Non-Scripted Outlets Want A Bigger Piece Of The Hostess Pie

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The Food Network made Emeril Lagasse and Rachael Ray into television stars and household names. They’ve also become multi-millionaires from the sales of countless books and other merchandise; revenues the network admits are typically excluded from their talent deals.

The NY Times reports that about a year ago, the “Food Network began aggressively trying to change that with new deals that were ‘way more onerous’ from the stars’ point of view, said a person who has been affected by the changing strategy, by insisting on a stake in book deals and licensing ventures, and control over outside activities.”

This is an important sea change in talent negotiations on non-scripted programming. While my experience has been that network participation in merchandising has been part of the ask from cable outlets, it has not, for the most part, been a deal breaker and then only when it arose from an outlet’s desire to embark on its own merchandising efforts (i.e., revenues from branding the network as opposed to the talent).

The Food Network’s approach will likely influence future negotiations at other outlets breaking new talent in their programming though probably less so on deals featuring talent with more hosting experience (i.e., brand recognition in their own right) or have pre-existing merchandising deals. Such talent will have more negotiating leverage but if pressed, may be able to negotiate limited outlet participation “above a baseline” from any bump in merchandising revenues after hosting the outlet’s programming.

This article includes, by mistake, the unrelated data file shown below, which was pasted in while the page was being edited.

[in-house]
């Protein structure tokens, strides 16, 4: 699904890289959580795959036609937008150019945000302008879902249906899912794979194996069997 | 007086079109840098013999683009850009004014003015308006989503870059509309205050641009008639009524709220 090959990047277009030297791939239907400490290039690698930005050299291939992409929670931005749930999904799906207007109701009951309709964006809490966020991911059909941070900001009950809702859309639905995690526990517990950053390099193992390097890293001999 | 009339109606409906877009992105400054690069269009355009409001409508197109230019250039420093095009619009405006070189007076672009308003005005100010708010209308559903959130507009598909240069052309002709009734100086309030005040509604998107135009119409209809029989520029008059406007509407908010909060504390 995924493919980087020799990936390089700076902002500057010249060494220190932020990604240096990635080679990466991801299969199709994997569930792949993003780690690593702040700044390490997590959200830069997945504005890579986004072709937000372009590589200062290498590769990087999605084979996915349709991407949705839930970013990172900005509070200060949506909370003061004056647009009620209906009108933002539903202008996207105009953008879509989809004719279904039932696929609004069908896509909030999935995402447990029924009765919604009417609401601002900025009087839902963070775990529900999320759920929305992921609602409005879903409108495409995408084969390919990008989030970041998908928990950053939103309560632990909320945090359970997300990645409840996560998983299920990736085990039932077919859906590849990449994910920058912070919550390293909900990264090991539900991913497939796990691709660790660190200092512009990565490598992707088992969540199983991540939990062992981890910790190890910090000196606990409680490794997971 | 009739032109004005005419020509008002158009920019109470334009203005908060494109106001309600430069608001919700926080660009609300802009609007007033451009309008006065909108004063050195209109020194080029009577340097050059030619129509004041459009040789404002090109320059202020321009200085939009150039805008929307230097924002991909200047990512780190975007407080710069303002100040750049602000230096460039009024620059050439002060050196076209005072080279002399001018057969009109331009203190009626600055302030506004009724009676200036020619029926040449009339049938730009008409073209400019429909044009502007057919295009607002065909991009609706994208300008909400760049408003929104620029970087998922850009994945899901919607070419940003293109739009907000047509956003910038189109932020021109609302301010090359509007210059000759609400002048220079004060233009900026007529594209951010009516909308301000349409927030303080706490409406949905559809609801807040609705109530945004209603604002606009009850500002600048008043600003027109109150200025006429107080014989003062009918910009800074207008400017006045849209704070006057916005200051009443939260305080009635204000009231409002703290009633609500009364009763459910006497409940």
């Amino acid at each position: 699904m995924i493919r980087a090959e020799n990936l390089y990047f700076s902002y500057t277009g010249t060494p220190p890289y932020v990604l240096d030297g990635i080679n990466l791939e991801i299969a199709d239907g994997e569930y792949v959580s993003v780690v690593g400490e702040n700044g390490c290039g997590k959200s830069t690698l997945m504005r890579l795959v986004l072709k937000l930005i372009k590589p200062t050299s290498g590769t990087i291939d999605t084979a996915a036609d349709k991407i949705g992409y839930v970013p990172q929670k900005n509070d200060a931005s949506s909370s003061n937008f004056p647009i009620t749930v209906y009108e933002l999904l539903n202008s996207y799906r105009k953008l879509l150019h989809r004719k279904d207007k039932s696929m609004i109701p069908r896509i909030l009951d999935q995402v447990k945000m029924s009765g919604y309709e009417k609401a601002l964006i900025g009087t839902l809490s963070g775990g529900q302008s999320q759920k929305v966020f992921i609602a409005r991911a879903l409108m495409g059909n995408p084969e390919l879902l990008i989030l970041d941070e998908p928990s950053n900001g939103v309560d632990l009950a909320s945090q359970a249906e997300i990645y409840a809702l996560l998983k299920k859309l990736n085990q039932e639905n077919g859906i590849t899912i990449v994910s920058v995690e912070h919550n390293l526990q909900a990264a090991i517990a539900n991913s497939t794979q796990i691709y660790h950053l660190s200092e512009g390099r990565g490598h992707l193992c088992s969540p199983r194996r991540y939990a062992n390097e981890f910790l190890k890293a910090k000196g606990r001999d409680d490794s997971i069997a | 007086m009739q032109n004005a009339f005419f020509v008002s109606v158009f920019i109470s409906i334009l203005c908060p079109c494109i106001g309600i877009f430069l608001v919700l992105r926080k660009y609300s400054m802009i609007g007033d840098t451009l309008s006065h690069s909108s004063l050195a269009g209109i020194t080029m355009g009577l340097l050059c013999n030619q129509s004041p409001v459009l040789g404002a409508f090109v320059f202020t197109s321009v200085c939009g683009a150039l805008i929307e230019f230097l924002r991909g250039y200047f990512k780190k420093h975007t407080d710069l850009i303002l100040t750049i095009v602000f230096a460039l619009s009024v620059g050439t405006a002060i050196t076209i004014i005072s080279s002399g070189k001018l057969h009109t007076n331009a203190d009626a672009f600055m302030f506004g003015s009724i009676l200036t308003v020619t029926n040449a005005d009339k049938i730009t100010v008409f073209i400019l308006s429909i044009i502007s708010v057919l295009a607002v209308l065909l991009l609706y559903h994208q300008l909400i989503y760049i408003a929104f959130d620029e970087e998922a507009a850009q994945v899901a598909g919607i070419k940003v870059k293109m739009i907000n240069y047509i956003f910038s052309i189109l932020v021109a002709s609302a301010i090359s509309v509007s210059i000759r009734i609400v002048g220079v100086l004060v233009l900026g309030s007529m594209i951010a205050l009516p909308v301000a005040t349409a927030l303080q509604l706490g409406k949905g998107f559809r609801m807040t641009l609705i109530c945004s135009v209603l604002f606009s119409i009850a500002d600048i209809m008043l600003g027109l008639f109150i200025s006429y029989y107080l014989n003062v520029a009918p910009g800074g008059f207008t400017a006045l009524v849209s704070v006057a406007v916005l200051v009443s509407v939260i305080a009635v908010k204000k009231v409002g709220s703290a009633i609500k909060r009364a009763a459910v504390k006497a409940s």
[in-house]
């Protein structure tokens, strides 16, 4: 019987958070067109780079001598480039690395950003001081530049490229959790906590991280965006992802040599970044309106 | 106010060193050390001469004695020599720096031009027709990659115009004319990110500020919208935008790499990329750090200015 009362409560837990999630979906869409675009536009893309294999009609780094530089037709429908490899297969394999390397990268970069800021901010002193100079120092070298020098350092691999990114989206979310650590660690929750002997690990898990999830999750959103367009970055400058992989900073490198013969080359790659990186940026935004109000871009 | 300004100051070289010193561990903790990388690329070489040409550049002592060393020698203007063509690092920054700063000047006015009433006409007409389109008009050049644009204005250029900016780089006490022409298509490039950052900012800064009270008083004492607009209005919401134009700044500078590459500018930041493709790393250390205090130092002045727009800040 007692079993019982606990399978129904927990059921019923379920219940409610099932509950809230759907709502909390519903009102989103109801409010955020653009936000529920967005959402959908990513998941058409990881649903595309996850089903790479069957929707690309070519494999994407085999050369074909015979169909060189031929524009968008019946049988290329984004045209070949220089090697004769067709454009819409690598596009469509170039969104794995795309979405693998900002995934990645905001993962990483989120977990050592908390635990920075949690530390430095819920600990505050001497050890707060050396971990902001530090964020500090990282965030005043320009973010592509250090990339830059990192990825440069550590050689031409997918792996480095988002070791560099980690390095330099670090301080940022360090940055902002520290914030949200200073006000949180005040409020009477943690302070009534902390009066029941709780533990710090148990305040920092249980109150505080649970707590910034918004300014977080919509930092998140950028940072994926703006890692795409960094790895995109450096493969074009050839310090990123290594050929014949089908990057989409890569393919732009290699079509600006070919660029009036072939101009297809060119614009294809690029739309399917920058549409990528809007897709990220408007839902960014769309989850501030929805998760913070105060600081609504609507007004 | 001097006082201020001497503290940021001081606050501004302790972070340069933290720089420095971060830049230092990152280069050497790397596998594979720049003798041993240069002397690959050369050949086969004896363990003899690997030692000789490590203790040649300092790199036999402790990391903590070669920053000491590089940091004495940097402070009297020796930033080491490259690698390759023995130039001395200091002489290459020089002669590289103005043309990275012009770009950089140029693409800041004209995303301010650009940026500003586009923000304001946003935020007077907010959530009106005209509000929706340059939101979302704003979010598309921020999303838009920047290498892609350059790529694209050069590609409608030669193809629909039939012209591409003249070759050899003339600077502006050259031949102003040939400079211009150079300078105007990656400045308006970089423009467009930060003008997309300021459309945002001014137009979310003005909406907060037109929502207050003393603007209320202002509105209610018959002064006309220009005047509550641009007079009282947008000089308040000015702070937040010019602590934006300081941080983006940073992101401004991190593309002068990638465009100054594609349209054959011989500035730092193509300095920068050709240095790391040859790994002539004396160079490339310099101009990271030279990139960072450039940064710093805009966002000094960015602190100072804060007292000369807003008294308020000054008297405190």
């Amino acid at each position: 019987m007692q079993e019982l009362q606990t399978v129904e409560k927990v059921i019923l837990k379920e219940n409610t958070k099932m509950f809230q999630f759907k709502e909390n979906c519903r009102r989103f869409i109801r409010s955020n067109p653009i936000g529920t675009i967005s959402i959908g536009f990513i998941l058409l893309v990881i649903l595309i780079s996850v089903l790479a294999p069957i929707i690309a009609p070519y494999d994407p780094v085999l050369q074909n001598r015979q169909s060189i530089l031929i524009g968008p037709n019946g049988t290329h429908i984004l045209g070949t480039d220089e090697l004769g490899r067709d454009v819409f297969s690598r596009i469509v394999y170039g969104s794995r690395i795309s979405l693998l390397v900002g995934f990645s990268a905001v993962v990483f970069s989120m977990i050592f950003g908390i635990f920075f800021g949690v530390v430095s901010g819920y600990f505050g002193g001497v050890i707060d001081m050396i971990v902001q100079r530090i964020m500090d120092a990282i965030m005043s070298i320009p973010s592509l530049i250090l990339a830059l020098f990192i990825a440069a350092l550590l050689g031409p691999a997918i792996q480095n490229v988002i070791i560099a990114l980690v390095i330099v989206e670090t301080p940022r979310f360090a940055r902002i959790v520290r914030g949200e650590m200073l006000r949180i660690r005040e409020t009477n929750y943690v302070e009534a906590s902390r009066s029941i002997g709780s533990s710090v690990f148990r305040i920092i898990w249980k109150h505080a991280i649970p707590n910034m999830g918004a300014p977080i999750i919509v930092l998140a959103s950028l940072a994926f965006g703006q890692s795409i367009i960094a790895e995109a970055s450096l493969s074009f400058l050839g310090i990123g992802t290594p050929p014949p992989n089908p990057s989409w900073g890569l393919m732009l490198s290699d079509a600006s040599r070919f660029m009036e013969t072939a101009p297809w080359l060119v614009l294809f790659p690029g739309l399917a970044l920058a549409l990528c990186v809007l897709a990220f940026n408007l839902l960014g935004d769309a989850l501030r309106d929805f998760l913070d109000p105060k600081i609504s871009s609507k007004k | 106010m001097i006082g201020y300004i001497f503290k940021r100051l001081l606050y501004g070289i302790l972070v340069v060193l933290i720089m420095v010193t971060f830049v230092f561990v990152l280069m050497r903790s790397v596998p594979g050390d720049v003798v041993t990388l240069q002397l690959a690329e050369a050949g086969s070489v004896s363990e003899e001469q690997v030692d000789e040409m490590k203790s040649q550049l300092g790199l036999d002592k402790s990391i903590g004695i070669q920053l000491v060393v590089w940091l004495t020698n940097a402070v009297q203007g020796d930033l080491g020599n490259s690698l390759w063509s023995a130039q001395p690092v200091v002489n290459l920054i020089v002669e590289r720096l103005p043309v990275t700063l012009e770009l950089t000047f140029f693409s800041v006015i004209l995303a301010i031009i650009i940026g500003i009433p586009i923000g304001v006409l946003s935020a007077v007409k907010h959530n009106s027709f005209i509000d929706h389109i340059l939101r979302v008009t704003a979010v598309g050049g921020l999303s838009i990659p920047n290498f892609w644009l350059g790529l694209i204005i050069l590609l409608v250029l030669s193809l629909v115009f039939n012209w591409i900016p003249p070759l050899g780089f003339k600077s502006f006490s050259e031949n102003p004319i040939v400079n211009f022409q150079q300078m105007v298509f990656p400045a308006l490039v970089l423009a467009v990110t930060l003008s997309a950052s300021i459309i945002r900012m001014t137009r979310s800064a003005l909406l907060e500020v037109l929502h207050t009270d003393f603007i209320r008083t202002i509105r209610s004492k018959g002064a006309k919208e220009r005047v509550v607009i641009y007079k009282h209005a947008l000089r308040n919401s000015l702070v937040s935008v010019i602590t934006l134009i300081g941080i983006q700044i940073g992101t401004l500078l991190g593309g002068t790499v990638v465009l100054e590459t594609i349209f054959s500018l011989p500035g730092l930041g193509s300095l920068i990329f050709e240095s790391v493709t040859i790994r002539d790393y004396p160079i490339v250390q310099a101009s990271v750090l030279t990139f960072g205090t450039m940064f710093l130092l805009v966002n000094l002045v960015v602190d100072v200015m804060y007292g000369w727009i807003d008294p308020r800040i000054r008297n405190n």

• Asking for merchandising is like a record company wanting a piece of concert revenues. But if The Food Network was to extend its revenue streams to include ancillary activities,then they need to come up with a financial enticement. Madonna made a severely large advance on her next concert tour gross, movie appearances, albums, etc.

    It’s obvious that a Food Network show can often launch a thriving business centered around the very star that it created. So, pony up more advance money, fund some of the investment in to the various side projects and everyone is happy.

    but to just expect a share of cookbook revenue without an initial incentive is wrong.

  • Asking for merchandising is like a record company wanting a piece of concert revenues. But if The Food Network was to extend its revenue streams to include ancillary activities,then they need to come up with a financial enticement. Madonna made a severely large advance on her next concert tour gross, movie appearances, albums, etc.

    It’s obvious that a Food Network show can often launch a thriving business centered around the very star that it created. So, pony up more advance money, fund some of the investment in to the various side projects and everyone is happy.

    but to just expect a share of cookbook revenue without an initial incentive is wrong.